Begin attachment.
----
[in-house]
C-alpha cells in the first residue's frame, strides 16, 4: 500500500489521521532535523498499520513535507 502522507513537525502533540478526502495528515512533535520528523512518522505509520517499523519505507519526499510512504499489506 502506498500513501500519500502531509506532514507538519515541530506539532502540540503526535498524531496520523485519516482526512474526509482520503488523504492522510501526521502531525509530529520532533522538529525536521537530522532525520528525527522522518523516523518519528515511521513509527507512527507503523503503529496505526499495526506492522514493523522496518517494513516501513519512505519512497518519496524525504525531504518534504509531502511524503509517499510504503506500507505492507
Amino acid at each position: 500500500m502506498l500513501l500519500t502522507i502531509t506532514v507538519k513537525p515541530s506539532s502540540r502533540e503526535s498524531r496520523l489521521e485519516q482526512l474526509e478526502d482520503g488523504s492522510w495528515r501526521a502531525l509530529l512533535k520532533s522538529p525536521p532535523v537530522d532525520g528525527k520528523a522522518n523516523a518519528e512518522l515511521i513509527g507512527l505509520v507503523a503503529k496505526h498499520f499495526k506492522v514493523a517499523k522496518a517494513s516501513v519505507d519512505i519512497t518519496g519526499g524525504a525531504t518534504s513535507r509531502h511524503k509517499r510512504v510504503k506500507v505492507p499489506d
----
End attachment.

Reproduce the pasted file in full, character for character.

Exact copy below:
[in-house]
C-alpha cells in the first residue's frame, strides 16, 4: 500500500489521521532535523498499520513535507 502522507513537525502533540478526502495528515512533535520528523512518522505509520517499523519505507519526499510512504499489506 502506498500513501500519500502531509506532514507538519515541530506539532502540540503526535498524531496520523485519516482526512474526509482520503488523504492522510501526521502531525509530529520532533522538529525536521537530522532525520528525527522522518523516523518519528515511521513509527507512527507503523503503529496505526499495526506492522514493523522496518517494513516501513519512505519512497518519496524525504525531504518534504509531502511524503509517499510504503506500507505492507
Amino acid at each position: 500500500m502506498l500513501l500519500t502522507i502531509t506532514v507538519k513537525p515541530s506539532s502540540r502533540e503526535s498524531r496520523l489521521e485519516q482526512l474526509e478526502d482520503g488523504s492522510w495528515r501526521a502531525l509530529l512533535k520532533s522538529p525536521p532535523v537530522d532525520g528525527k520528523a522522518n523516523a518519528e512518522l515511521i513509527g507512527l505509520v507503523a503503529k496505526h498499520f499495526k506492522v514493523a517499523k522496518a517494513s516501513v519505507d519512505i519512497t518519496g519526499g524525504a525531504t518534504s513535507r509531502h511524503k509517499r510512504v510504503k506500507v505492507p499489506d